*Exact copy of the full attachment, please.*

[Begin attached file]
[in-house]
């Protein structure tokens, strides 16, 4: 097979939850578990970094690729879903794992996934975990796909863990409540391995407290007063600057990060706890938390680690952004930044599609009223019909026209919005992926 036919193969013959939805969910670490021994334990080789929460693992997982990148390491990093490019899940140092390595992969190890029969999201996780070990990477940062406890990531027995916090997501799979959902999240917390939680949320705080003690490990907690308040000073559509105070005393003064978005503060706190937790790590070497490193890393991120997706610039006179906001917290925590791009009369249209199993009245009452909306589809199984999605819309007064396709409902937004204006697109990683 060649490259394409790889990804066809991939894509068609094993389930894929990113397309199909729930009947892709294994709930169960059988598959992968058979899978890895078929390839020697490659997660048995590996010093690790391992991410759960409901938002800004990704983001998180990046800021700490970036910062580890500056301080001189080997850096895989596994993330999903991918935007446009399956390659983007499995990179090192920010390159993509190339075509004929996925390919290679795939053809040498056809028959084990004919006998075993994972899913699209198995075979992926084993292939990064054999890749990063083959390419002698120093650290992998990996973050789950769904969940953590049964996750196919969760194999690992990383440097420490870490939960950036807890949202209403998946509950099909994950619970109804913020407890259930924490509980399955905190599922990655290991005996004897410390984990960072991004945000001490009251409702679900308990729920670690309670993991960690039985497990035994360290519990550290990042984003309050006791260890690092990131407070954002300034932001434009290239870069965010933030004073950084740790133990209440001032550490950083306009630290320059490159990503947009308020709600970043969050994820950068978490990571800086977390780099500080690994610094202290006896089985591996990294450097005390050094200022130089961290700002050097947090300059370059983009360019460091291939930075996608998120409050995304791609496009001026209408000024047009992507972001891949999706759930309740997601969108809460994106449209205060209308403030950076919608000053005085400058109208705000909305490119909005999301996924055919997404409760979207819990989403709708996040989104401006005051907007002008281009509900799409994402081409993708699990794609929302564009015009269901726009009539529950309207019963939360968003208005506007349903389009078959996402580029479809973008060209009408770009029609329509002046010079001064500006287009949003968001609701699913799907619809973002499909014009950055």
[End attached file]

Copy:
[in-house]
């Protein structure tokens, strides 16, 4: 097979939850578990970094690729879903794992996934975990796909863990409540391995407290007063600057990060706890938390680690952004930044599609009223019909026209919005992926 036919193969013959939805969910670490021994334990080789929460693992997982990148390491990093490019899940140092390595992969190890029969999201996780070990990477940062406890990531027995916090997501799979959902999240917390939680949320705080003690490990907690308040000073559509105070005393003064978005503060706190937790790590070497490193890393991120997706610039006179906001917290925590791009009369249209199993009245009452909306589809199984999605819309007064396709409902937004204006697109990683 060649490259394409790889990804066809991939894509068609094993389930894929990113397309199909729930009947892709294994709930169960059988598959992968058979899978890895078929390839020697490659997660048995590996010093690790391992991410759960409901938002800004990704983001998180990046800021700490970036910062580890500056301080001189080997850096895989596994993330999903991918935007446009399956390659983007499995990179090192920010390159993509190339075509004929996925390919290679795939053809040498056809028959084990004919006998075993994972899913699209198995075979992926084993292939990064054999890749990063083959390419002698120093650290992998990996973050789950769904969940953590049964996750196919969760194999690992990383440097420490870490939960950036807890949202209403998946509950099909994950619970109804913020407890259930924490509980399955905190599922990655290991005996004897410390984990960072991004945000001490009251409702679900308990729920670690309670993991960690039985497990035994360290519990550290990042984003309050006791260890690092990131407070954002300034932001434009290239870069965010933030004073950084740790133990209440001032550490950083306009630290320059490159990503947009308020709600970043969050994820950068978490990571800086977390780099500080690994610094202290006896089985591996990294450097005390050094200022130089961290700002050097947090300059370059983009360019460091291939930075996608998120409050995304791609496009001026209408000024047009992507972001891949999706759930309740997601969108809460994106449209205060209308403030950076919608000053005085400058109208705000909305490119909005999301996924055919997404409760979207819990989403709708996040989104401006005051907007002008281009509900799409994402081409993708699990794609929302564009015009269901726009009539529950309207019963939360968003208005506007349903389009078959996402580029479809973008060209009408770009029609329509002046010079001064500006287009949003968001609701699913799907619809973002499909014009950055």